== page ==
The animal is positioned on its side and the near surfaces are treated first, and then the animal must be flipped to the other side for far surfaces to be accessible due to lost access from the endotracheal tube. The Cavitron must not rest long on any tooth surface, as the pulp can overheat, resulting in damage to the tooth and potential tooth death. Bone levels are measured and mobility tested. It is recommended to remove any teeth with significant periodontal conditions, fractures, and resorptive lesions to avoid future abscess. All extractions and diagnosis are performed by the veterinarian, and most often, at the time of the prophylaxis in order to avoid putting the patient under general anesthesia again.
After the dental prophylaxis is complete, extubation is performed once the animal attempts to swallow several times and can protect its own airway. The animal is then placed on warming blankets and is monitored every ten minutes for body temperature, heart rate, and respiratory rate until it is fully responsive. The IV catheter will be removed several hours later, before the pet is returned to the owner. Each dental procedure requires multiple caregivers, including technicians for anesthesia monitoring and prophylaxis, the veterinarian for the diagnosis and potential treatment, and the recovery technician who monitors the pet after the procedure in the recovery area.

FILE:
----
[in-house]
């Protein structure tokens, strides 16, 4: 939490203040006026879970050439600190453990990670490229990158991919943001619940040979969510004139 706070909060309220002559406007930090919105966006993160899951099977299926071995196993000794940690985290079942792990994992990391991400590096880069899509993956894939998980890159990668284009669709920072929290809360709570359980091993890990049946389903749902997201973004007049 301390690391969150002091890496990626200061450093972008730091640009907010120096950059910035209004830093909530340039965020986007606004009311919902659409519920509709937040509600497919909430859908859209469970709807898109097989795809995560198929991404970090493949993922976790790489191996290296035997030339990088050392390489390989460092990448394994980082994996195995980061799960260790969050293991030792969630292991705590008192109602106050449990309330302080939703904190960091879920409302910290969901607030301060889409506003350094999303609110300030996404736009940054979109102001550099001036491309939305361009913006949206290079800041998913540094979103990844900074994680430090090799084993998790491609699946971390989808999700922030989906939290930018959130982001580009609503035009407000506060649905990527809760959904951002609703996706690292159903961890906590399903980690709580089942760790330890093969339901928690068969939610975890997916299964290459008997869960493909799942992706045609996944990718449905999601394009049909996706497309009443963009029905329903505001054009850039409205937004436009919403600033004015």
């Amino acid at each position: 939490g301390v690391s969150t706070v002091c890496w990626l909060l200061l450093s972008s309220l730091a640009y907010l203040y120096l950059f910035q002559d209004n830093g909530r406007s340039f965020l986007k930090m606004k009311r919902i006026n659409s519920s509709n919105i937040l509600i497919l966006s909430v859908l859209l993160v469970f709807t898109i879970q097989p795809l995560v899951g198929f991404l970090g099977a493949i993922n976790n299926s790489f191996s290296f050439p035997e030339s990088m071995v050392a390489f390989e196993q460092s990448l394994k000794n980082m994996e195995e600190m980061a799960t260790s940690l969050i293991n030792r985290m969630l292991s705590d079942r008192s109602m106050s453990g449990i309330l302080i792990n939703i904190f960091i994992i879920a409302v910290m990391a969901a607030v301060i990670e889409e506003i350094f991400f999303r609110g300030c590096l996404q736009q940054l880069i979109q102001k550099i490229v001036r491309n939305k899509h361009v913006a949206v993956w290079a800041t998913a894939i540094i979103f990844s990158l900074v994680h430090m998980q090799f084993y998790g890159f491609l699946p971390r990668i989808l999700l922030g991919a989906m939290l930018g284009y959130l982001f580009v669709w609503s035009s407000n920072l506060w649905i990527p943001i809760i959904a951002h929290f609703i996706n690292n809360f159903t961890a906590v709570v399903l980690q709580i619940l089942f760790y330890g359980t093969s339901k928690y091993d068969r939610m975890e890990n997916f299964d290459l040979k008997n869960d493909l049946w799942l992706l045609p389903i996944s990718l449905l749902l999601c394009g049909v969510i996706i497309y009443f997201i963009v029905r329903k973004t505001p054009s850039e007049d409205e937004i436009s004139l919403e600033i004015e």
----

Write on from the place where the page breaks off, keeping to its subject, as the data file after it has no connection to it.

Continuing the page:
Client education and home care
Client education plays a large role in preventing dental diseases at home in dogs and cats. It is recommended that clients brush their cat’s or dog’s teeth daily with enzymatic toothpaste using either a pet-specific finger brush or soft bristle human toothbrush. There are also dental treats and prescription dental diets that can be used to minimize tartar formation in between dental cleanings.
Each dental appointment comes with a reminder that xylitol, a product found in some human toothpastes and foods, is poisonous to pets and may lead to death. The kibbles in dental diets are harder and more porous than traditional kibble in order to physically scrape the pets’ teeth while eating, thus removing plaque and decreasing the amount of tartar production. Feeding bones to dogs can lead to tooth fractures and should be avoided.
The education about plaque, biofilm, gingivitis, and periodontal disease is consistent with our human patients. Decay issues are completely different, as most pets will never have issues with decay, but suffer many more fractures from continued bone chewing and rough play.
As with human dentistry treatment, recommendations may be declined. This is always a difficult subject to tackle. For pets, a dental examination and prophylaxis is the only way to definitively diagnose some oral health conditions. Most pets do not exhibit clinical signs of dental pain and symptoms may be difficult to interpret unless the pet is drooling excessively, has oral bleeding, dropping food, or having difficulty eating. When owners refuse diagnostic tools, diseases cannot always be managed and may lead to decreased eating, behavioral issues, halitosis, loss of teeth, and systemic disease, including toxemia and death.
Is it fair for hygienists to criticize veterinary fees?